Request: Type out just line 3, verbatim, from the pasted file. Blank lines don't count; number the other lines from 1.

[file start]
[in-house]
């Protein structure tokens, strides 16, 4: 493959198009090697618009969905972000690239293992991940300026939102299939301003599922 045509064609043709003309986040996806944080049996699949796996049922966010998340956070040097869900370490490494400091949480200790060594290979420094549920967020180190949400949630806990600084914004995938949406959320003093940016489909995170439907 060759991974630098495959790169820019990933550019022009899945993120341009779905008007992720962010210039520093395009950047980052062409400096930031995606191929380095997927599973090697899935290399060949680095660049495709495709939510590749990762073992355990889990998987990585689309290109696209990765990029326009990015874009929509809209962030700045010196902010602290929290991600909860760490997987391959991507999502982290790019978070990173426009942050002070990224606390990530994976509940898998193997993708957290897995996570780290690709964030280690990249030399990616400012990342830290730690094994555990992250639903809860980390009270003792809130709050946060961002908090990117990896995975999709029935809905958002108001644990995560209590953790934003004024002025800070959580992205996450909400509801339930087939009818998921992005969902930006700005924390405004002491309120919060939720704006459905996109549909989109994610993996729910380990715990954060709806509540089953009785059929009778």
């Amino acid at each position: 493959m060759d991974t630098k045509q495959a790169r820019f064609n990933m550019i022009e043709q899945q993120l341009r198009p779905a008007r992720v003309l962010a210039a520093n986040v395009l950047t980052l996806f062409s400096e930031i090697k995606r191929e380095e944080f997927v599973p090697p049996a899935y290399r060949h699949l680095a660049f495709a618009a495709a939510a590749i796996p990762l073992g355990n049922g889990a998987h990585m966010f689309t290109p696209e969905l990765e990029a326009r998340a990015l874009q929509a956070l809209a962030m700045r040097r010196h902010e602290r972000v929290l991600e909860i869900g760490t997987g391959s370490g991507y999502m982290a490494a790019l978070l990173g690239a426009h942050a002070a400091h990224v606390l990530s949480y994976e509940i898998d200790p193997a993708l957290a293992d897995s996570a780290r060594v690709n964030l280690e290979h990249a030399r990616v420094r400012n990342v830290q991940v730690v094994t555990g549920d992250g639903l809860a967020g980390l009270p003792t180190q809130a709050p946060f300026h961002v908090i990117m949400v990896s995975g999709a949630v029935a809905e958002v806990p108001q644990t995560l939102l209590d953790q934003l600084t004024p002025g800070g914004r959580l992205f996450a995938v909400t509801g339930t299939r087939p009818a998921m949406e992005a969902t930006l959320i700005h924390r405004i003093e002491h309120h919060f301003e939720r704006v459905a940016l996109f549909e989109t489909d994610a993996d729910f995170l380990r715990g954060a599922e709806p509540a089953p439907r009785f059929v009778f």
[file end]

């Amino acid at each position: 493959m060759d991974t630098k045509q495959a790169r820019f064609n990933m550019i022009e043709q899945q993120l341009r198009p779905a008007r992720v003309l962010a210039a520093n986040v395009l950047t980052l996806f062409s400096e930031i090697k995606r191929e380095e944080f997927v599973p090697p049996a899935y290399r060949h699949l680095a660049f495709a618009a495709a939510a590749i796996p990762l073992g355990n049922g889990a998987h990585m966010f689309t290109p696209e969905l990765e990029a326009r998340a990015l874009q929509a956070l809209a962030m700045r040097r010196h902010e602290r972000v929290l991600e909860i869900g760490t997987g391959s370490g991507y999502m982290a490494a790019l978070l990173g690239a426009h942050a002070a400091h990224v606390l990530s949480y994976e509940i898998d200790p193997a993708l957290a293992d897995s996570a780290r060594v690709n964030l280690e290979h990249a030399r990616v420094r400012n990342v830290q991940v730690v094994t555990g549920d992250g639903l809860a967020g980390l009270p003792t180190q809130a709050p946060f300026h961002v908090i990117m949400v990896s995975g999709a949630v029935a809905e958002v806990p108001q644990t995560l939102l209590d953790q934003l600084t004024p002025g800070g914004r959580l992205f996450a995938v909400t509801g339930t299939r087939p009818a998921m949406e992005a969902t930006l959320i700005h924390r405004i003093e002491h309120h919060f301003e939720r704006v459905a940016l996109f549909e989109t489909d994610a993996d729910f995170l380990r715990g954060a599922e709806p509540a089953p439907r009785f059929v009778f």